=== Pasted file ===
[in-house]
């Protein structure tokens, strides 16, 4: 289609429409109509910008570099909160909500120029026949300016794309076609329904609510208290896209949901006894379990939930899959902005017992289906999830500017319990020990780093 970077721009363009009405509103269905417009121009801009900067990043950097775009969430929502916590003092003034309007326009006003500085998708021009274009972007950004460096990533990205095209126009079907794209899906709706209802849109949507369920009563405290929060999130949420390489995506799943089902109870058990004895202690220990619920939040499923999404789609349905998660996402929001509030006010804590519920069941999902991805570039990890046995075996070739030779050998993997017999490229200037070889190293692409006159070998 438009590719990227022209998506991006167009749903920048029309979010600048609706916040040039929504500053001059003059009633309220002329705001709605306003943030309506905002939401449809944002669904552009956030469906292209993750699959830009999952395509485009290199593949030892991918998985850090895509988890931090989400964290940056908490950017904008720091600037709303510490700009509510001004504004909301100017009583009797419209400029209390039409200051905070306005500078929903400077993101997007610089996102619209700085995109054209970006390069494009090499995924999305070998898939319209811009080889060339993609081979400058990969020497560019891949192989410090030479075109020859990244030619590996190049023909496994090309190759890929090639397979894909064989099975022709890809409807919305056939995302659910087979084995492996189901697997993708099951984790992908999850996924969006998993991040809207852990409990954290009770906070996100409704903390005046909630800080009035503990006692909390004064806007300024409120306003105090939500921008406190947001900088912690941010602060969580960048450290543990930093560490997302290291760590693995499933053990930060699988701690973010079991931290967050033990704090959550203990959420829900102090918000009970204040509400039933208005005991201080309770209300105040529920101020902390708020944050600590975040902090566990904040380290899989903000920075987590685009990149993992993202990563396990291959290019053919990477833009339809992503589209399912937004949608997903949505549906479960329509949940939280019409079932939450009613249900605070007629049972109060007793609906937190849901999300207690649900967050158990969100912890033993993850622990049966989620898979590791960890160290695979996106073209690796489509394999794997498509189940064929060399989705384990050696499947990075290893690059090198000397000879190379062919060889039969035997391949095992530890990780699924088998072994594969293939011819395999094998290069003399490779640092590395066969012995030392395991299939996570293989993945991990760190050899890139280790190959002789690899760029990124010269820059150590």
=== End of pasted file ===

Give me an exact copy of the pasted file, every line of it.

[in-house]
């Protein structure tokens, strides 16, 4: 289609429409109509910008570099909160909500120029026949300016794309076609329904609510208290896209949901006894379990939930899959902005017992289906999830500017319990020990780093 970077721009363009009405509103269905417009121009801009900067990043950097775009969430929502916590003092003034309007326009006003500085998708021009274009972007950004460096990533990205095209126009079907794209899906709706209802849109949507369920009563405290929060999130949420390489995506799943089902109870058990004895202690220990619920939040499923999404789609349905998660996402929001509030006010804590519920069941999902991805570039990890046995075996070739030779050998993997017999490229200037070889190293692409006159070998 438009590719990227022209998506991006167009749903920048029309979010600048609706916040040039929504500053001059003059009633309220002329705001709605306003943030309506905002939401449809944002669904552009956030469906292209993750699959830009999952395509485009290199593949030892991918998985850090895509988890931090989400964290940056908490950017904008720091600037709303510490700009509510001004504004909301100017009583009797419209400029209390039409200051905070306005500078929903400077993101997007610089996102619209700085995109054209970006390069494009090499995924999305070998898939319209811009080889060339993609081979400058990969020497560019891949192989410090030479075109020859990244030619590996190049023909496994090309190759890929090639397979894909064989099975022709890809409807919305056939995302659910087979084995492996189901697997993708099951984790992908999850996924969006998993991040809207852990409990954290009770906070996100409704903390005046909630800080009035503990006692909390004064806007300024409120306003105090939500921008406190947001900088912690941010602060969580960048450290543990930093560490997302290291760590693995499933053990930060699988701690973010079991931290967050033990704090959550203990959420829900102090918000009970204040509400039933208005005991201080309770209300105040529920101020902390708020944050600590975040902090566990904040380290899989903000920075987590685009990149993992993202990563396990291959290019053919990477833009339809992503589209399912937004949608997903949505549906479960329509949940939280019409079932939450009613249900605070007629049972109060007793609906937190849901999300207690649900967050158990969100912890033993993850622990049966989620898979590791960890160290695979996106073209690796489509394999794997498509189940064929060399989705384990050696499947990075290893690059090198000397000879190379062919060889039969035997391949095992530890990780699924088998072994594969293939011819395999094998290069003399490779640092590395066969012995030392395991299939996570293989993945991990760190050899890139280790190959002789690899760029990124010269820059150590």